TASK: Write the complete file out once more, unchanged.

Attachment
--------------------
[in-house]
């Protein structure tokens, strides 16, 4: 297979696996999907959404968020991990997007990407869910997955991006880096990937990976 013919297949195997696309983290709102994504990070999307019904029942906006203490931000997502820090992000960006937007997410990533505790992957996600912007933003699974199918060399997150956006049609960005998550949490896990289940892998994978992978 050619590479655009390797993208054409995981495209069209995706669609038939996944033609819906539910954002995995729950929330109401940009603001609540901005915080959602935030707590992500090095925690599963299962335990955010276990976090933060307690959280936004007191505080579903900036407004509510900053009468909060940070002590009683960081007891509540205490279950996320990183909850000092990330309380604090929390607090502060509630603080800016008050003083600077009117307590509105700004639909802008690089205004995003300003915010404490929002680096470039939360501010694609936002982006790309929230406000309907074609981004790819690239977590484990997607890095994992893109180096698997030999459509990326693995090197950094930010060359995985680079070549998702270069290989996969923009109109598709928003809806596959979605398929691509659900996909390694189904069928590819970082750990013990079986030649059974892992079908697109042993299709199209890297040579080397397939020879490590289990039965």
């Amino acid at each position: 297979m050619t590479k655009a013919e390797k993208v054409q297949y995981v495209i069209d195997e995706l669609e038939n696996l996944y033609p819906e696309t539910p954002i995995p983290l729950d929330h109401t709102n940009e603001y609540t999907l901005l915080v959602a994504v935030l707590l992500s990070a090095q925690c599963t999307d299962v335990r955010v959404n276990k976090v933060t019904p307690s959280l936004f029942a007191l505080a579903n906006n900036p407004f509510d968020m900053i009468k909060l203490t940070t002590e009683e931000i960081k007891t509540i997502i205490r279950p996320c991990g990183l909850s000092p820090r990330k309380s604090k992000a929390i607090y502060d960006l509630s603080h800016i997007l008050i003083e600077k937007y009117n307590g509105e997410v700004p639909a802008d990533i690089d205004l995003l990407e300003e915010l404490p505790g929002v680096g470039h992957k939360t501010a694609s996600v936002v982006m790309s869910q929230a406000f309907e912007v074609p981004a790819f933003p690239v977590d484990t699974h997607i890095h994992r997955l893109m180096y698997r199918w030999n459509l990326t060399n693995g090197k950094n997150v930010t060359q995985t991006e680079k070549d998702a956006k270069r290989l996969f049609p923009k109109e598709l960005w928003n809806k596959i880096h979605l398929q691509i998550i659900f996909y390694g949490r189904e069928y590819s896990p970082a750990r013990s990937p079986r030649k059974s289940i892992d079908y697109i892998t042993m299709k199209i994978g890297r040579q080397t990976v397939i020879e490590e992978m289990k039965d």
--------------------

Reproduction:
[in-house]
């Protein structure tokens, strides 16, 4: 297979696996999907959404968020991990997007990407869910997955991006880096990937990976 013919297949195997696309983290709102994504990070999307019904029942906006203490931000997502820090992000960006937007997410990533505790992957996600912007933003699974199918060399997150956006049609960005998550949490896990289940892998994978992978 050619590479655009390797993208054409995981495209069209995706669609038939996944033609819906539910954002995995729950929330109401940009603001609540901005915080959602935030707590992500090095925690599963299962335990955010276990976090933060307690959280936004007191505080579903900036407004509510900053009468909060940070002590009683960081007891509540205490279950996320990183909850000092990330309380604090929390607090502060509630603080800016008050003083600077009117307590509105700004639909802008690089205004995003300003915010404490929002680096470039939360501010694609936002982006790309929230406000309907074609981004790819690239977590484990997607890095994992893109180096698997030999459509990326693995090197950094930010060359995985680079070549998702270069290989996969923009109109598709928003809806596959979605398929691509659900996909390694189904069928590819970082750990013990079986030649059974892992079908697109042993299709199209890297040579080397397939020879490590289990039965």
């Amino acid at each position: 297979m050619t590479k655009a013919e390797k993208v054409q297949y995981v495209i069209d195997e995706l669609e038939n696996l996944y033609p819906e696309t539910p954002i995995p983290l729950d929330h109401t709102n940009e603001y609540t999907l901005l915080v959602a994504v935030l707590l992500s990070a090095q925690c599963t999307d299962v335990r955010v959404n276990k976090v933060t019904p307690s959280l936004f029942a007191l505080a579903n906006n900036p407004f509510d968020m900053i009468k909060l203490t940070t002590e009683e931000i960081k007891t509540i997502i205490r279950p996320c991990g990183l909850s000092p820090r990330k309380s604090k992000a929390i607090y502060d960006l509630s603080h800016i997007l008050i003083e600077k937007y009117n307590g509105e997410v700004p639909a802008d990533i690089d205004l995003l990407e300003e915010l404490p505790g929002v680096g470039h992957k939360t501010a694609s996600v936002v982006m790309s869910q929230a406000f309907e912007v074609p981004a790819f933003p690239v977590d484990t699974h997607i890095h994992r997955l893109m180096y698997r199918w030999n459509l990326t060399n693995g090197k950094n997150v930010t060359q995985t991006e680079k070549d998702a956006k270069r290989l996969f049609p923009k109109e598709l960005w928003n809806k596959i880096h979605l398929q691509i998550i659900f996909y390694g949490r189904e069928y590819s896990p970082a750990r013990s990937p079986r030649k059974s289940i892992d079908y697109i892998t042993m299709k199209i994978g890297r040579q080397t990976v397939i020879e490590e992978m289990k039965d």